After receiving its charter to become an official fraternity on campus last year, some members of Lambda Chi Alpha have taken the first steps toward living together as a fraternity.
“What is different for us is that we don’t have a location on campus to meet or even just hang out,” said Mike Hoehn, president of Lambda Chi.
The fraternity members occupy about half the rooms on the first floor of Heitz Hall, a dorm usually reserved for freshmen.
Hoehn said having members live together is a big step for Lambda Chi.
“The guys now get to interact with each other on a daily basis,” he said. “Now someone can call one guy on the floor and just go hang out with a bunch of brothers.”
Sophomore criminal justice major Dave Smejkal said living on the floor has brought him closer to his brothers.
“It is nice to have that aspect of your friends living with you,” he said. “But you still get to know the other guys on the floor, too. It’s the same people you would have lived with if we had a house, so it’s great to have that same kind of feel.”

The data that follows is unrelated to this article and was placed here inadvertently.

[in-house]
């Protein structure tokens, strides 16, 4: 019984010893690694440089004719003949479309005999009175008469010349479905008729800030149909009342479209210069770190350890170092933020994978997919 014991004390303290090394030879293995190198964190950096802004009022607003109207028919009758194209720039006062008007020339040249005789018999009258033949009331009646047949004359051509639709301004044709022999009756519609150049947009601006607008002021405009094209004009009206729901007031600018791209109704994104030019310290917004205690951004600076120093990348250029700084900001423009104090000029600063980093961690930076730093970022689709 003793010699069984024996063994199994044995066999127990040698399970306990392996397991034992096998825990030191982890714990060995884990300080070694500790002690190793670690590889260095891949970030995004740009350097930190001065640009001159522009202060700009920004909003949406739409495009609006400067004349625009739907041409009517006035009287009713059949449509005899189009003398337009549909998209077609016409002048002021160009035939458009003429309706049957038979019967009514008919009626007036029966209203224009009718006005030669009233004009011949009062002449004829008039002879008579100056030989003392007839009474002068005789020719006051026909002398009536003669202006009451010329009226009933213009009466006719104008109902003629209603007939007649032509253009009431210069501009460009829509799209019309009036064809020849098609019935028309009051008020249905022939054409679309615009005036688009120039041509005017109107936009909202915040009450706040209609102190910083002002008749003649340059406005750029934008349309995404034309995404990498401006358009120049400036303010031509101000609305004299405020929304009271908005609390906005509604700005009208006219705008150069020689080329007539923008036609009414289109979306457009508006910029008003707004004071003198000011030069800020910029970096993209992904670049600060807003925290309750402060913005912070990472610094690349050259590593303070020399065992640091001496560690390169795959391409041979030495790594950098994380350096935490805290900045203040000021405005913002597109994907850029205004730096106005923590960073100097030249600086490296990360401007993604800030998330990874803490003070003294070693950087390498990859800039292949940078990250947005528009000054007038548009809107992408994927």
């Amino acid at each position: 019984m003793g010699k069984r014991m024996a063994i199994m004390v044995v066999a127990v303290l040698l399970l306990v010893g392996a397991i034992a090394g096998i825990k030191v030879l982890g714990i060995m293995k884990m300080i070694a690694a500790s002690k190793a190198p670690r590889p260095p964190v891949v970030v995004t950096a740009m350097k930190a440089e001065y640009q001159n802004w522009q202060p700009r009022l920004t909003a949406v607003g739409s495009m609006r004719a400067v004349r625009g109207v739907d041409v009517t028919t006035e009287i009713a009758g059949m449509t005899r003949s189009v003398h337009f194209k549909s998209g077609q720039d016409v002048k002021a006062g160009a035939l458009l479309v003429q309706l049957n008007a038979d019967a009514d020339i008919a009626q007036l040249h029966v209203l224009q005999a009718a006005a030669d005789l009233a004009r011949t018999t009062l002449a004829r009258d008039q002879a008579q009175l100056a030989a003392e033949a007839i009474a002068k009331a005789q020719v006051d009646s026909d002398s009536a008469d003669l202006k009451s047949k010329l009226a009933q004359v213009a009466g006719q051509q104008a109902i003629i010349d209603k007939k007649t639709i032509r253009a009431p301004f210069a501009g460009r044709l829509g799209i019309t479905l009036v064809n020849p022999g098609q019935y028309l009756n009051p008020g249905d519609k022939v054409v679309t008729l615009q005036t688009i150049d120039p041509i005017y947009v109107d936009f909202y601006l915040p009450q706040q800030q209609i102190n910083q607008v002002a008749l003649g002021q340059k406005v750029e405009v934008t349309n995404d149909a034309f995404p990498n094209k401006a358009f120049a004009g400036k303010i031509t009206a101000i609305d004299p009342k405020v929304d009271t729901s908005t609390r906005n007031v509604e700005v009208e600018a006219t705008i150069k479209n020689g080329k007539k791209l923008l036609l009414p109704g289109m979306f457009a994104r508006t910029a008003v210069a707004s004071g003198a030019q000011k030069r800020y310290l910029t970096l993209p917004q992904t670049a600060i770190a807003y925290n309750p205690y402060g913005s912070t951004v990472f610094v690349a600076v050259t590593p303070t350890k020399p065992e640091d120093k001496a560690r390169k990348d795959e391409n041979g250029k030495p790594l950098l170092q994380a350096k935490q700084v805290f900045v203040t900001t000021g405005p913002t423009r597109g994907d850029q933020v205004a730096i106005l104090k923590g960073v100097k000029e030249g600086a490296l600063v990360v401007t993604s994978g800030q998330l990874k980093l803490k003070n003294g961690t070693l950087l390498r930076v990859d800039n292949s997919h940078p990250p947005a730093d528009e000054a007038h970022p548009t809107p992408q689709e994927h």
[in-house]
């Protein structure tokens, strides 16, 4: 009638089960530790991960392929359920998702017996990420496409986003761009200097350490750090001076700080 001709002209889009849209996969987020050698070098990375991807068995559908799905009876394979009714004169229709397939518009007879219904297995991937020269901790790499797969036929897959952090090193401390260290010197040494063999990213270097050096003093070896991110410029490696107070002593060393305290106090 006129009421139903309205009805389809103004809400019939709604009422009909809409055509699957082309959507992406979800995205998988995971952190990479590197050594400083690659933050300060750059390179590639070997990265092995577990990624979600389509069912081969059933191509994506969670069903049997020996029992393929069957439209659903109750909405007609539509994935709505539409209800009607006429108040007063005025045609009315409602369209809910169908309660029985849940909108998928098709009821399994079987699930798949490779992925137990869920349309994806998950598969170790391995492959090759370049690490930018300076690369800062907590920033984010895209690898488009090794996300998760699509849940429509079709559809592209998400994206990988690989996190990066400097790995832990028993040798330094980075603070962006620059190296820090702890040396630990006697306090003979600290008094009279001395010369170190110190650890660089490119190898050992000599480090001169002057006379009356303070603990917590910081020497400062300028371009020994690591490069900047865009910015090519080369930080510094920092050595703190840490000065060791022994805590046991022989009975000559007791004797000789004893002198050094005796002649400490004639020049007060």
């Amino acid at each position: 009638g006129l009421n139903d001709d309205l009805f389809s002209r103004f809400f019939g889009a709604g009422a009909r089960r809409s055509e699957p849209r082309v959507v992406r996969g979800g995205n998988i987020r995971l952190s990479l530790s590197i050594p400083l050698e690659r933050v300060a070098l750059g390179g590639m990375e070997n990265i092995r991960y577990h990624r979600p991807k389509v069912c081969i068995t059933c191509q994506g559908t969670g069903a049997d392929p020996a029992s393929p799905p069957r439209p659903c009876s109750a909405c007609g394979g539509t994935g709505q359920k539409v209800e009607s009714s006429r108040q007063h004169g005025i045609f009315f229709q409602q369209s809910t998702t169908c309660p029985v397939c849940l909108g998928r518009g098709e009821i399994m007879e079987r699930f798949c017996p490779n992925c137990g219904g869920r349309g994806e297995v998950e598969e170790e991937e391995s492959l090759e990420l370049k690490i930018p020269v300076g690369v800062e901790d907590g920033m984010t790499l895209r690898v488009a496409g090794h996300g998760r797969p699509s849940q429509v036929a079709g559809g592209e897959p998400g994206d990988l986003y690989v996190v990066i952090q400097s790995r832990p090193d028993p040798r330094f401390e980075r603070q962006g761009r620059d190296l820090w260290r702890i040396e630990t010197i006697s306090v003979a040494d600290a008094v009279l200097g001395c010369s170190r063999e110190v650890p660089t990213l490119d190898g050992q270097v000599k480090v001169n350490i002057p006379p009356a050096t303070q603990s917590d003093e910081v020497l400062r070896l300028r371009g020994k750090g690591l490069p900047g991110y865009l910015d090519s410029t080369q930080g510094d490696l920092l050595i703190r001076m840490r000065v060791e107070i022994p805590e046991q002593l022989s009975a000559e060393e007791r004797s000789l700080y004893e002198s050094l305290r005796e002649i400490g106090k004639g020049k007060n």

Although nearly half the floor is made up of Lambda Chi members, the other half consists of students not in the fraternity.
Heitz Resident Advisor Tom Winchester said having a floor of Lambda Chis has made his job much easier.
“It really helps build a community on the floor because the guys already know each other,” he said. “They all already have the responsibility to be in the fraternity, and that really helps with the morale on the floor. When we have a program I don’t just get one Lambda Chi, I get 12 Lambda Chis so it’s great that they are all coming together like that.”
Since none of the fraternity members living in Heitz are freshmen, Winchester said they have helped out the other guys on the floor.
“A lot of times when I’m not around and someone has a question they go find one of the Lambda Chis,” he said. “They seem to be doing my job for me when I can’t be here and look out for the other guys.”
Hoehn said finally having a place for members to get together is the first step in moving forward on campus.
“Although it’s not exactly going to help us get a house, it is nice to have a place for guys to escape from campus for a while,” he said.
While the floor in Heitz allows Lambda Chi members to bond as a fraternity, Hoehn said having a place to host chapter meetings and other events, along with the added storage a house would provide, would be an asset to the fraternity.
“We want to continue to have guys live together before they move off campus as we continue to recruit underclassmen,” he said. “But having a house as a permanent feature on campus is something we want to have in the very near future. We have already accumulated a lot of stuff in our short time on campus and it would be nice to have a place for all of us to go.”